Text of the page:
Ranger’s Pick–Cascadia State Park (2010)
The idea of a park being a healthy place to relax and renew isn’t a new concept. Cascadia had that reputation as far back as the late 1890s. When George Geisendorfer opened a hotel and resort in 1896, he capitalized on the “curative powers” of the mineral spring water along Soda Creek. Visitors trekked to the remote spot to drink from the bubbling spring. At the height of the resort’s popularity in the early 1900s, an average of 1,000 people a week stayed at the hotel and in the camping area. Not bad, considering how rare it was to even see an automobile back then.
Cascadia State Park isn’t nearly as busy today and we don’t recommend drinking the mineral water, but it’s still a great place to explore and camp. The main campground has 25 first-come, first served tent sites tucked into the trees and rhododendrons. Two reservable group tent areas are near the South Santiam River. If you only have time for a short visit, there are plenty of picnic tables in two day-use areas. Drinking water is available in all areas, as well as flush toilets.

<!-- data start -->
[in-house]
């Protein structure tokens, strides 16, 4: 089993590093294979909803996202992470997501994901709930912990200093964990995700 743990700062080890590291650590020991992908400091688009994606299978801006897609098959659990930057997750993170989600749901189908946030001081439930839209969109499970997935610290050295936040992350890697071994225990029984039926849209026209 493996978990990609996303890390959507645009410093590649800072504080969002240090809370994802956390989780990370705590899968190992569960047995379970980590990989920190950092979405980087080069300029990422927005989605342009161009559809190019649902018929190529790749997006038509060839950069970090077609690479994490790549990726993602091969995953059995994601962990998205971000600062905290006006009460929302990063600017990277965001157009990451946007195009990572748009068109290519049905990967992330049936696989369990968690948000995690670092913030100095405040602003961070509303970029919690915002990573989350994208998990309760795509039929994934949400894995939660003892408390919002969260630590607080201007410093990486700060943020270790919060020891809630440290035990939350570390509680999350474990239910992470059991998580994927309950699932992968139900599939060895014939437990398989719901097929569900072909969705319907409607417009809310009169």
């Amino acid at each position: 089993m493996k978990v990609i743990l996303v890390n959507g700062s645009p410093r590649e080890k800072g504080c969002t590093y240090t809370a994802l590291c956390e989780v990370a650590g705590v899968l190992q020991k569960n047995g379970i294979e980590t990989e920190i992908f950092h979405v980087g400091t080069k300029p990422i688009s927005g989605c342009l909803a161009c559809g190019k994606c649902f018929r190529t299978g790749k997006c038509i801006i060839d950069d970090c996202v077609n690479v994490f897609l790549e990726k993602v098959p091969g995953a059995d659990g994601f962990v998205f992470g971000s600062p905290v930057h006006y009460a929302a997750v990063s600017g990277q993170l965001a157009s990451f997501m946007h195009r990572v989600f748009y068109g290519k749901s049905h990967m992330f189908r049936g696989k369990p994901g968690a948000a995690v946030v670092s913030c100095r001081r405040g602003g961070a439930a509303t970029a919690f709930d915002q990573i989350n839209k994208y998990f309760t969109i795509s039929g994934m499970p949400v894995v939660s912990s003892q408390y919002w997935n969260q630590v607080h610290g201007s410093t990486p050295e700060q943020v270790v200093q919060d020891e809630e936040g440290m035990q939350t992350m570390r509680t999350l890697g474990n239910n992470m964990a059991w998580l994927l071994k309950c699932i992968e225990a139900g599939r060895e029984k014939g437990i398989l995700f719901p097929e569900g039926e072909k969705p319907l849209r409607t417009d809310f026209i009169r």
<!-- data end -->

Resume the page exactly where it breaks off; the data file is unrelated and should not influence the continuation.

Look for a small trailhead sign and a bench as you drive into the main day-use parking area. This is the take-off point for a 3/4-mile trail that leads to the 150-foot Soda Creek waterfall. The dirt trail is moderately steep. Look for several varieties of ferns, wildflowers and big Douglas-fir, cedar and maple trees.
The waterfall is spectacular and the plants especially lush right now.